The Catechism of the Catholic Church (#1157) makes a direct reference to St. Augustine’s experience when it teaches that the music and song of the liturgy “participate in the purpose of the liturgical words and actions: the glory of God and the sanctification of the faithful.” 

The Mass itself is a song; it is meant to be sung. Recall that the Gospels only tell us of one time when Jesus sings: when he institutes the Holy Eucharist (Cf. Mt 26:30; Mk 14:26). We should not be surprised, then, that Christ sings when he institutes the sacramentum caritatis (the Sacrament of love), and that for the vast majority of the past 2,000 years, the various parts of the Mass have been sung by priests and lay faithful. In the 1960s, the Second Vatican Council strongly encouraged a rediscovery of the ancient concept of singing the Mass: “[The musical tradition of the universal Church] forms a necessary or integral part of solemn liturgy” (Sacrosanctum Concilium,112). The Mass is most itself when it is sung.

This recent rediscovery of “singing the Mass” did not begin with the Second Vatican Council. Following a movement that stretches back at least to Pope Saint Pius X in 1903, Pope Pius XII wrote in 1955, “The dignity and lofty purpose of sacred music consists in the fact that its lovely melodies and splendor beautify and embellish the voices of the priest who offers Mass and of the Christian people who praise the Sovereign God” (Musicae Sacrae Disciplina, #31).

Sacred music is distinct from the broader category of what we may call “religious” music, that which aids and supports Christian faith but is not primarily a part of the sacred liturgy. “Religious” music includes various devotional music, such as much popular hymnody, “praise and worship” music, as well as a host of other musical forms.

Sacred music is, in the narrowest sense, that music created to support, elevate, and better express the words and actions of the sacred liturgy. The Council praises it as music “closely connected…with the liturgical action” (Sacrosanctum Concilium, 112), for example, the Order of Mass (dialogues between ministers and people, the unchanging framework of the Mass), the Ordinary of the Mass (Kyrie, Gloria, The Creed, Sanctus and Agnus Dei), and the Proper of the Mass (the priest’s sung prayers, the Responsorial Psalm, Alleluia and Verses, the antiphons and psalms prescribed for the processions [specifically, the Introit, Offertory, and Communion processions]).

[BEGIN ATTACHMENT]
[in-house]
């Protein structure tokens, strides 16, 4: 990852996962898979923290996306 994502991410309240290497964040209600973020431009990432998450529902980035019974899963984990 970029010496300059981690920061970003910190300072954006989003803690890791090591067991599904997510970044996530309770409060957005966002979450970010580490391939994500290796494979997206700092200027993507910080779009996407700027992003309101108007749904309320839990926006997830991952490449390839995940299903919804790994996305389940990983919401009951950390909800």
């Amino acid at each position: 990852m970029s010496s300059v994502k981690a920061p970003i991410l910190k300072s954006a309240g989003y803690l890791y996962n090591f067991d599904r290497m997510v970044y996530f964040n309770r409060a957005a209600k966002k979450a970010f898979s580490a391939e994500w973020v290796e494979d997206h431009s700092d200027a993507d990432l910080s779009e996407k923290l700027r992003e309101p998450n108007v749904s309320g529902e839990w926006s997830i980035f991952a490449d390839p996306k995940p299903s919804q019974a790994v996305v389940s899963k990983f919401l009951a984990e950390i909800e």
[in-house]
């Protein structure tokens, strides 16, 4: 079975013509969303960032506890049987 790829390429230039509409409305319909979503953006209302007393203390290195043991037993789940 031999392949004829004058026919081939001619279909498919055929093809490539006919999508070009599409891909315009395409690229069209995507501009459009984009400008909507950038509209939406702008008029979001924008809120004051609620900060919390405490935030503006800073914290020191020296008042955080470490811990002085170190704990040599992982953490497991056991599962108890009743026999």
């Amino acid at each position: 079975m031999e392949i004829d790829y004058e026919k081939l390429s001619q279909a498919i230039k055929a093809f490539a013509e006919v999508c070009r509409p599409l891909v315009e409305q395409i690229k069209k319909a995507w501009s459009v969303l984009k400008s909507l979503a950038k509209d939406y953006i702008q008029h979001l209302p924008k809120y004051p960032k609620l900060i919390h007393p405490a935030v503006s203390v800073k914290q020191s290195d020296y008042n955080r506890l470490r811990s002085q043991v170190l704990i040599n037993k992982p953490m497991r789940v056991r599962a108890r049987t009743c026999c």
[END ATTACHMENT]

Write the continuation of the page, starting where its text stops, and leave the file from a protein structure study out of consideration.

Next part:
Sacred music is distinct from the broader category of what we may call “religious” music, that which aids and supports Christian faith but is not primarily a part of the sacred liturgy. “Religious” music includes various devotional music such as much popular hymnody, “praise and worship” music, as well as a host of other musical forms.

The Council’s enthusiastic rediscovery and promotion of sacred music was not meant to discourage “religious” music but rather to encourage it — assuming the clear distinction and proper relationship between them.

Priorities, Your Excellency.


Anonymous said...

I agree! In fact, I believe one of the primary aims of the Archdiocesan Synod should be the beautification of the Sacred Liturgy through the revival of Gregorian Chant and Sacred Polyphony in the Milwaukee Archdiocese. The Liturgy must become a priority for Archbishop Listecki.

Grim said...

Very good.